Giving a presentation in front of a large group of people, especially if it is a reflection of recent work you’ve been doing, can be quite nerveracking. Many people don’t know how to prepare for presentations and lose the ability to make a great impact for their career – whether they are journalists, business partners, real estate agents, or potential employees. Here are some ways you can improve your presentation skills and show people that you are an expert in your field:
First, nobody wants to sit through a boring black and white presentation where the speaker is rambling – show energy! When you are presenting to a group of people, it should not be allocated like a lecture hall for a three-hundred person college course. On the other hand, it should also not be handled like a small conversation you have with friends at a dinner party. You have the floor, so get people to listen.
Most people get bored very easily, so being able to speak about a subject with passion and authority is key. Take it out of your comfort zone and project your voice so that people will listen to you instead of squirming around in their chairs. Make sure you pay close attention to the way you are using body language and the speed in which you are talking. Using your hands and speaking slowly to emphasize a point is a great way to grasp your audience’s attention.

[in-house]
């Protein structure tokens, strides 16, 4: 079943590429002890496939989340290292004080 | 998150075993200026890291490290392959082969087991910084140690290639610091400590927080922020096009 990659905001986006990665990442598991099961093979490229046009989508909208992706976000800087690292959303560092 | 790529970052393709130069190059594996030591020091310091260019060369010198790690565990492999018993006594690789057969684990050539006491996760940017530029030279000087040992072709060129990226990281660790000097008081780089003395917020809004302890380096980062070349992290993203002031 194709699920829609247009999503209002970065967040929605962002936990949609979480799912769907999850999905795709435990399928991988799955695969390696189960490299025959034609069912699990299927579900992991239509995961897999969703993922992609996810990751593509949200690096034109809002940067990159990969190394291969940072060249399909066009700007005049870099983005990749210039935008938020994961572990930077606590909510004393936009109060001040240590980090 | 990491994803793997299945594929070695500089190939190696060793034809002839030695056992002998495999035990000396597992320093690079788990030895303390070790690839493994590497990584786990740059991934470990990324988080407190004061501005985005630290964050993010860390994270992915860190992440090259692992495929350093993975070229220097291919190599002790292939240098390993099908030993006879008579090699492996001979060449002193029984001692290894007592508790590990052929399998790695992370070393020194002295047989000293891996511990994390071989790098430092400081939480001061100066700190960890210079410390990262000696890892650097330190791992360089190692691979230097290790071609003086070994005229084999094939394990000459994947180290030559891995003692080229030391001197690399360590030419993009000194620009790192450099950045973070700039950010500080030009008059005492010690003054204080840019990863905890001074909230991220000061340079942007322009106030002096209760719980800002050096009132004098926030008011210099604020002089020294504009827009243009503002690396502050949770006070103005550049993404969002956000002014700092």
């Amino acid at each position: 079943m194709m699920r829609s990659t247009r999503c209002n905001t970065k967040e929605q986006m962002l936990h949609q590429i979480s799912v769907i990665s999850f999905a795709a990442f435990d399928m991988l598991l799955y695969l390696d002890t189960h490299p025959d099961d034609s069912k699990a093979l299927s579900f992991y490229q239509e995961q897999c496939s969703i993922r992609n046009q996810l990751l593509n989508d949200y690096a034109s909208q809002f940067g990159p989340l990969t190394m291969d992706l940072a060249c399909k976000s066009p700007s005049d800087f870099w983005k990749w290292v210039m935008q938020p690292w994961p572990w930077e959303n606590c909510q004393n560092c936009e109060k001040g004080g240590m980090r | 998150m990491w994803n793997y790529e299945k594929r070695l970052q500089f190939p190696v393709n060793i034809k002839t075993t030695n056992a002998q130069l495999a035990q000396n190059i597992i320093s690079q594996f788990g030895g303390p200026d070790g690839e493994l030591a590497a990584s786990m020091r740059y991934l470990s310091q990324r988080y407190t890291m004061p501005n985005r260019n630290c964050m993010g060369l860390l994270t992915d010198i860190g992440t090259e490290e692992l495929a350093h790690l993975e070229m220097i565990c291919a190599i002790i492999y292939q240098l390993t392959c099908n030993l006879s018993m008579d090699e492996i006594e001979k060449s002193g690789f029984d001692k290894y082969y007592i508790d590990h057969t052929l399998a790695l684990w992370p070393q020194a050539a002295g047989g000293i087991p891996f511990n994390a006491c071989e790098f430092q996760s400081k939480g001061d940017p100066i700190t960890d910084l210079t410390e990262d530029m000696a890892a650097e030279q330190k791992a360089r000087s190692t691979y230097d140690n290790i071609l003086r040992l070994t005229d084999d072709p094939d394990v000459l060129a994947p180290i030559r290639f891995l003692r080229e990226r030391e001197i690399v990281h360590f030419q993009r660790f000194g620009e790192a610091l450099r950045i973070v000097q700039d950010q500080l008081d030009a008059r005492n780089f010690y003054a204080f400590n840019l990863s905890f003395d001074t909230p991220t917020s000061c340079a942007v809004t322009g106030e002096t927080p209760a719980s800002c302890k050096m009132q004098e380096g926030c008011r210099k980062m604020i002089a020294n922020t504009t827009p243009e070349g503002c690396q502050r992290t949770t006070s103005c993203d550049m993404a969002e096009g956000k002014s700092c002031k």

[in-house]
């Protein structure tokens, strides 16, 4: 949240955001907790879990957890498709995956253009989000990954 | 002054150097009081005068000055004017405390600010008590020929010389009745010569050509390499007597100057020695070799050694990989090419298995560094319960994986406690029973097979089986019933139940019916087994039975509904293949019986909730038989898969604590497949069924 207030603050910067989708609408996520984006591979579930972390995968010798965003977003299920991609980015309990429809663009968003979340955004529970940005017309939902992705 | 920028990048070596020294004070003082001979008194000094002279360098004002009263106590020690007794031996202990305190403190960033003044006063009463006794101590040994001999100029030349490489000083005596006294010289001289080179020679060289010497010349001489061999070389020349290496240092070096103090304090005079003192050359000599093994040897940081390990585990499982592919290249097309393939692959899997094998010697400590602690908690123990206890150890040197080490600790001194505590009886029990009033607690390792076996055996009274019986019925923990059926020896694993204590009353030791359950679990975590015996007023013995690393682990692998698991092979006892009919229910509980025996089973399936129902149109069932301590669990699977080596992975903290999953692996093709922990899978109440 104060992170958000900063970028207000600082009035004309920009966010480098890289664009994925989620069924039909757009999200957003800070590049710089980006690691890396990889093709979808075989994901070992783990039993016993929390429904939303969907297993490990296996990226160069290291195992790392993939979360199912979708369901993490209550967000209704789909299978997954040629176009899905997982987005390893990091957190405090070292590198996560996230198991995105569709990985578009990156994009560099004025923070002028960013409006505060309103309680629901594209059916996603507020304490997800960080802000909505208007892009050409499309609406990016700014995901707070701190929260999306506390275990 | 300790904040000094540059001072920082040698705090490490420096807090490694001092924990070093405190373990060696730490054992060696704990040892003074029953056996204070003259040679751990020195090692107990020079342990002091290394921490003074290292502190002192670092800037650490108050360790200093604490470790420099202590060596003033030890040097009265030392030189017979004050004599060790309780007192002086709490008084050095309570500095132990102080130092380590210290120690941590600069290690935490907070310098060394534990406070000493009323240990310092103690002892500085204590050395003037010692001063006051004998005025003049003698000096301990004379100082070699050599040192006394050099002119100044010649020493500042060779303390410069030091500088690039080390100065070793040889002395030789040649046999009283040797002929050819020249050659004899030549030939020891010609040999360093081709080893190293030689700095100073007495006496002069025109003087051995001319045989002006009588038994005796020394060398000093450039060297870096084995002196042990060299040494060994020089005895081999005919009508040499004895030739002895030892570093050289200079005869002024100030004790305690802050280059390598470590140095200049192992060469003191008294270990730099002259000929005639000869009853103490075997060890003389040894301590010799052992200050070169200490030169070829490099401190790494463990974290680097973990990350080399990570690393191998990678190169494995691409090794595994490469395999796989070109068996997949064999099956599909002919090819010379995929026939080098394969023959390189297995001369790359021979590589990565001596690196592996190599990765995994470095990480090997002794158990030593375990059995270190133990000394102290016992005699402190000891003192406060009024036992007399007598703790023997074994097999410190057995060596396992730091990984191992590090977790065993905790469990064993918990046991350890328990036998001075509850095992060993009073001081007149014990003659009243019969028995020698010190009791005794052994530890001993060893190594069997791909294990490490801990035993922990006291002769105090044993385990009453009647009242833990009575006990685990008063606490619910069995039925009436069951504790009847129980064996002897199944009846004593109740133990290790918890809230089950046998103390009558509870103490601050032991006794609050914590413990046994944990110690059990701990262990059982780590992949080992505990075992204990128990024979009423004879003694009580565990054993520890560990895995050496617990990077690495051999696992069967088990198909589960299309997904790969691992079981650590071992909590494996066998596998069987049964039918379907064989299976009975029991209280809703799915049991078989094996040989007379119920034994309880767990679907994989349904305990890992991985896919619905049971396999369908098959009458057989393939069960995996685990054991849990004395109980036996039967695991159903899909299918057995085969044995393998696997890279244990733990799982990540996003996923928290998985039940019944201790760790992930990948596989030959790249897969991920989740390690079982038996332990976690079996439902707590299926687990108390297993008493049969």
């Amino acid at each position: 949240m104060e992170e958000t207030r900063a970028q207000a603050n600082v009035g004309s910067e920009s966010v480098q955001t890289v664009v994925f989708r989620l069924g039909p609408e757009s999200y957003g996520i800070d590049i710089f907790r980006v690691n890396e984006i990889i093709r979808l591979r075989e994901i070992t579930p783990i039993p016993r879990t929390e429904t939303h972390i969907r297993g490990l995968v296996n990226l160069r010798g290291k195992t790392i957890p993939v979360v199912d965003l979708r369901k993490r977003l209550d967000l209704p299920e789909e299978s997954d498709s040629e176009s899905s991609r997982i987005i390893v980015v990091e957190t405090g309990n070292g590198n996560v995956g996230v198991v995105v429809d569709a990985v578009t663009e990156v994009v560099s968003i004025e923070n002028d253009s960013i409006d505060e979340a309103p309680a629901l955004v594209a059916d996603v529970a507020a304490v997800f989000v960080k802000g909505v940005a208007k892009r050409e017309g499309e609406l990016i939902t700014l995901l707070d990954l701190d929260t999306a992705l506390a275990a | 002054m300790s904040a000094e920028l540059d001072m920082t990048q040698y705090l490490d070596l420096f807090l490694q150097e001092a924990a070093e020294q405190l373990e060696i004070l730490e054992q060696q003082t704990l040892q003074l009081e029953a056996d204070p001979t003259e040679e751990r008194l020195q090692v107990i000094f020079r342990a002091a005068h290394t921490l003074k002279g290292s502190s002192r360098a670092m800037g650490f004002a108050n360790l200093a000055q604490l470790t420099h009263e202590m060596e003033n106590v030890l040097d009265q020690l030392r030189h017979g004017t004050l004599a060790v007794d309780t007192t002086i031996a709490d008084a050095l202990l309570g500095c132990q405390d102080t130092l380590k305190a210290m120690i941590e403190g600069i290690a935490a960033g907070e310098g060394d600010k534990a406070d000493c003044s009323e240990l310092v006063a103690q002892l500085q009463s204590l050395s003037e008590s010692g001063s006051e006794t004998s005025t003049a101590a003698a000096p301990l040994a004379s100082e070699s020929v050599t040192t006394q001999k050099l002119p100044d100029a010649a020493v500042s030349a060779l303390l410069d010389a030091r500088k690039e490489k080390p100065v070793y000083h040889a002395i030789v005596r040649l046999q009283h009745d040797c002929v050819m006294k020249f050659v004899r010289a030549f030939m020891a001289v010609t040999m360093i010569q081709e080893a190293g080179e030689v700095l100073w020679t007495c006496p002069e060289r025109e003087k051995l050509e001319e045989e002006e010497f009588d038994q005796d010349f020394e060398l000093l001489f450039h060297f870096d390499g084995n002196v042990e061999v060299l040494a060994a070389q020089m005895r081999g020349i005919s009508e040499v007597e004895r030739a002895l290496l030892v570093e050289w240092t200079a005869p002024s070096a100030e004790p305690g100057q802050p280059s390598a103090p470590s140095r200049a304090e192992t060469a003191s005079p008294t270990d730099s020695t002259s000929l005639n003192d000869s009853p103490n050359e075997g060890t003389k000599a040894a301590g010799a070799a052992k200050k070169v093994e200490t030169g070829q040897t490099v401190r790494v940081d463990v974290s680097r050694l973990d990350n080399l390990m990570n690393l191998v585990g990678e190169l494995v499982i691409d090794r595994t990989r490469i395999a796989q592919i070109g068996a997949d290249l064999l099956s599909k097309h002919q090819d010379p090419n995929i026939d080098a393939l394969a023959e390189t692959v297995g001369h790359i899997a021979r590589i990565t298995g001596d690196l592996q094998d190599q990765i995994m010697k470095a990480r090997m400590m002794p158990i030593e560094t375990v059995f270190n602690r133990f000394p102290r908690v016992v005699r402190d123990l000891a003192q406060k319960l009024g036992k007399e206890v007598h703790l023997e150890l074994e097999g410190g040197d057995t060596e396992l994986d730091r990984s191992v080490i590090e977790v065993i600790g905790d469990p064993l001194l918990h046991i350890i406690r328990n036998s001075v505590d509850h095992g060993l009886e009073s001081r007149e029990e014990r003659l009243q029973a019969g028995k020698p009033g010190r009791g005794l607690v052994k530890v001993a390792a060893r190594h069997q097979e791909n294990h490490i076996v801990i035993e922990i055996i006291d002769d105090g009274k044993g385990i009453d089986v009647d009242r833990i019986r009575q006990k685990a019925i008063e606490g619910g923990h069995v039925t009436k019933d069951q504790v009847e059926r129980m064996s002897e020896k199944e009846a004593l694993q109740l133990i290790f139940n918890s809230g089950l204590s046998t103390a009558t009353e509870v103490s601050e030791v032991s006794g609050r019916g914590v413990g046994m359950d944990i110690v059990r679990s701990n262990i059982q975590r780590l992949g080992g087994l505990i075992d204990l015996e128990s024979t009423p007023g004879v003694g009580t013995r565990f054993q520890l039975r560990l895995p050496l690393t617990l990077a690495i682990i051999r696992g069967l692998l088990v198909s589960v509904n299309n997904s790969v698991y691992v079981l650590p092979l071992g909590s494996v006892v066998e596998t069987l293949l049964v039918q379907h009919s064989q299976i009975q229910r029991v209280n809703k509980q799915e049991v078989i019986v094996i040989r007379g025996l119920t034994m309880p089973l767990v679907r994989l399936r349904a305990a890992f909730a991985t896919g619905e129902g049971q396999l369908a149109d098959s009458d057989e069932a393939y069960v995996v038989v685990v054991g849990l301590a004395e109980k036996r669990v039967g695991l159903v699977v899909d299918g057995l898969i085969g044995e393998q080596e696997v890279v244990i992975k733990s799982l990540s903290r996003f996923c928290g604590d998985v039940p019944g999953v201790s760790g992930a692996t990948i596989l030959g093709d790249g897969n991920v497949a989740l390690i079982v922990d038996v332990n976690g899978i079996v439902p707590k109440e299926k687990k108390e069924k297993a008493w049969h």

Speaking of audience – know the people that you are presenting for. A great way to prepare before even writing a first draft of your presentation is to do research on who the audience will be. Ask the conference organizer specific details like: how many people will be in the audience, who is speaking before you, what other speakers will be talking about, if there is a theme of the event, and how well-versed the audience is on the subject you are presenting. These details are key in getting to know the environment that you will be performing in and can make all the difference on the outcome of your presentation.
Next, be sure your presentation is aesthetically pleasing and based on visuals. According to an article written by Mark Suster, published on his website Both Sides of the Table:
“Bullet points were the worst thing ever created for group presentations. Nobody wants to read your text on a big screen. If you’re going to do that why not just print out your presentation and leave it on my seat. Far more expedient. Your presentation should have almost no bullet points. The way to capture an audience’s attention is visually. Pictures set the image, your voice tells what would have been in the bullet points,” (Suster, How to Nail a Group Presentation).
Lastly, tell a story. All great presentations include stories because they are great ways to connect with each member of the audience through emotions. Stories tell people why you are passionate about what you are presenting, they are human elements that not only bring the audience to like and understand you, but they make you real, and they make what you are saying much more genuine than bullet points.